Question about Grammar

I've noticed a lot lately, people using their internet grammar (not just here), and then defending it when they get criticized for it by saying something along the lines of, "wat r u a teacher?" or, "idc im not n scool rite now." So I have two questions about it, one for our adult members who grew up before the internet, and one for our current youth members.

For the adults:

Did kids tend to use proper grammar outside of school as you were growing up, or did they use the same sort of excuses for poor spelling and grammar? I guess this applies mostly to letters and notes to each other.

For the youth:

Do your peers use the same abbreviations in written communication outside of school as they do online or in text messages? Also, how predominately to you see internet speak used around you, compared to those who use proper grammar and spelling?

Thanks! I look forward to any input you have on the topic.

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Labot20018 years ago
Some of my friends and I write notes to each other, and we use some internet slang/abbreviations mainly for lulz, but use proper grammar otherwise. Also in normal conversation we may use internet slang for humor, such as saying "lol" (not L-O-L, but pronouncing "lol" phonetically) when something is funny, or "WTF?" None of my friends use abbreviations or internet slang in papers or essays, though. Just your usual they're/their type mistakes.
NachoMahma8 years ago
. We used (and I still do) a lot of improper English (ain't, wrong verb tense, &c) in oral communications. Didn't use near as many abbreviations and purposeful misspellings when writing, but, as others have mentioned, we weren't usually limited on space. Most abbreviations/acronyms were specific to a clique and used to obfuscate to outsiders. . Any form of communication is OK as long as it is legible to the intended audience, but don't expect me to spend much time trying to decipher leet-speak/&c or very bad grammar/spelling.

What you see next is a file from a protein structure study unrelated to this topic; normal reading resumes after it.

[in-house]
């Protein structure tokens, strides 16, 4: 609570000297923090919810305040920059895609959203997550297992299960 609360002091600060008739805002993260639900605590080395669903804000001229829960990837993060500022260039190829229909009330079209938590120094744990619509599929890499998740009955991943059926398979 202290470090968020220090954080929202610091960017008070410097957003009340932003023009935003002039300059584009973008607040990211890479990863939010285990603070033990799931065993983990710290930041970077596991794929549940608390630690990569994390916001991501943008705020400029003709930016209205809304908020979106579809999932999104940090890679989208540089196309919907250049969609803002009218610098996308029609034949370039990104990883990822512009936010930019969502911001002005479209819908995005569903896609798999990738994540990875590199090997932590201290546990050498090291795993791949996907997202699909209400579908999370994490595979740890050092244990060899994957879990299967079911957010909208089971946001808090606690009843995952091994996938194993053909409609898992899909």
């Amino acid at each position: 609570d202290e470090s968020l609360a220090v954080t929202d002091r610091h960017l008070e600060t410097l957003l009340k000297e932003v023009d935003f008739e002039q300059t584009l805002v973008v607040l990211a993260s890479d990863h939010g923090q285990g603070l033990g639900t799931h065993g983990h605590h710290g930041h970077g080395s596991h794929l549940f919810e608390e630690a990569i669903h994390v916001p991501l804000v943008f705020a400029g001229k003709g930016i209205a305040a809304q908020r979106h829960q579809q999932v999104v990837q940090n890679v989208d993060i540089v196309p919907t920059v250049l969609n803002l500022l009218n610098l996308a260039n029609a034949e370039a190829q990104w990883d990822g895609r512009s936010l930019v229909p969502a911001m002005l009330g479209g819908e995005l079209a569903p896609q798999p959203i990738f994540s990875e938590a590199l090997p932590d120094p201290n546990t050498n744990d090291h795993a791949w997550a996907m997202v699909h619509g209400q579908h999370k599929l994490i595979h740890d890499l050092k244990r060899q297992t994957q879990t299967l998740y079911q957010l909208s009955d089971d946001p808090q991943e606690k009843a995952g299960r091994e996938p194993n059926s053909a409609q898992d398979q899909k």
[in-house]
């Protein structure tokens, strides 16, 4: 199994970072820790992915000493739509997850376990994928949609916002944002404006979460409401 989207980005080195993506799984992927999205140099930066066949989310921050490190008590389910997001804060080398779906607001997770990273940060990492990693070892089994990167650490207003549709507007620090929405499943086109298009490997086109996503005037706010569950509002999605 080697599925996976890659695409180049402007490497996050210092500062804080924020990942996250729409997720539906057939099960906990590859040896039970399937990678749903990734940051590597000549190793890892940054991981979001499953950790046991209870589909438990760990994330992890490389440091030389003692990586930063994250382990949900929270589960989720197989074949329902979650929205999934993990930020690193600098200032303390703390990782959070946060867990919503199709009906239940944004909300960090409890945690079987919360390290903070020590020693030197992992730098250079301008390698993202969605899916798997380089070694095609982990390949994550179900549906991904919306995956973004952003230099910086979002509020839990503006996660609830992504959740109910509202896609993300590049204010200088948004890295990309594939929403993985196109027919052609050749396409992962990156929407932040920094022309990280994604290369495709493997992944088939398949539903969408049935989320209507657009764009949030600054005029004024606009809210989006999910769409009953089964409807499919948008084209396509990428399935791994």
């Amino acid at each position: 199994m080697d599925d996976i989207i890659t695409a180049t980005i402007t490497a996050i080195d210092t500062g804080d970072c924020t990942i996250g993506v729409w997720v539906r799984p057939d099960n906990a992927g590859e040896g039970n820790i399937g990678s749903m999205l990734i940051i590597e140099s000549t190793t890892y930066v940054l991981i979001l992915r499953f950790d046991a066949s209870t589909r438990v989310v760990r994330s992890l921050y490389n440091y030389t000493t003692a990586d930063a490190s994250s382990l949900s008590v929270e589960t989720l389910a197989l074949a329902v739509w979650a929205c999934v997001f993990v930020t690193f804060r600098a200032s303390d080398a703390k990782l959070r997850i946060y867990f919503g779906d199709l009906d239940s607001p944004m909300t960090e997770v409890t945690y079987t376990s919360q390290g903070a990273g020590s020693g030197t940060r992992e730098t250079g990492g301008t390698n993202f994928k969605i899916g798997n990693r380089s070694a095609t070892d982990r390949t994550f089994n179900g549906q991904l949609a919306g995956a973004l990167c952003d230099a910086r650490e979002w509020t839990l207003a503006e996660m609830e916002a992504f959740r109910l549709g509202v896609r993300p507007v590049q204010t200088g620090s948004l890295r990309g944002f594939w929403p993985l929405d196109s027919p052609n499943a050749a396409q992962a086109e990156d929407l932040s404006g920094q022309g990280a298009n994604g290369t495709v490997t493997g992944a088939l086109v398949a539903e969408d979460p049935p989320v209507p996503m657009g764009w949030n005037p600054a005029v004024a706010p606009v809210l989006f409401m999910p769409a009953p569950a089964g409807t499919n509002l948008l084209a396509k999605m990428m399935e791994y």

About the same here. Improper grammar in informal situations is pretty standard. Hoverver, lots of acronyms and misspellings in written form are a bit tiresome to me. If the audience gets it, that's fine, but one might lose a large readership (to l33tspeak) when proper spelling, punctuation, and grammar would have kept the attention of most people.
I spell properly in everything really, even texts, which probably means I use a few extra texts now and again but not really a problem to me... I understand text language but hate the way it looks and reads, I know it's handier to write and all that but when I get a text like "soz hav 2 go 2 wrk ttyl" I want to set fire to people, I just like it that way and will stick to real spelling even in my epic essay texts that usually follow arguments...
"Soz," was always the one abbreviation that didn't make sense. Where does the "Z" come from in, "Sorry"?
Soz means sorry... Ugh, my brother sends the worst ones, lets just say dyslexia and text language shouldn't get in bed with each other, the result takes a few minutes to process as you work backwards through the logic, those that don't know him need not apply...
I know what it means...but it just doesn't make sense. The rest of the abbreviations at least have a logical explanation. Acronyms, homonyms, etc. "Soz" is none of the above.
Ugh I don't honestly know, it's just one that appeared over time... One thing that's an issue is words that abbreviate similarly and are left up to guess work... Granted T9's a big enough threat on its own, not that I use it, another problem being that there are variations on text language and people may not understand it, along with the practice of knocking random vowels out of words to abbreviate...
It may be like shortening Barry to Baz, or Chester (or Chadwick) to Chaz. I've heard it used in a few localities, and it's something I just get used to.
lolz. Zomg. Soz, lulz, don't make sense what so ever. Where does the Z come in?
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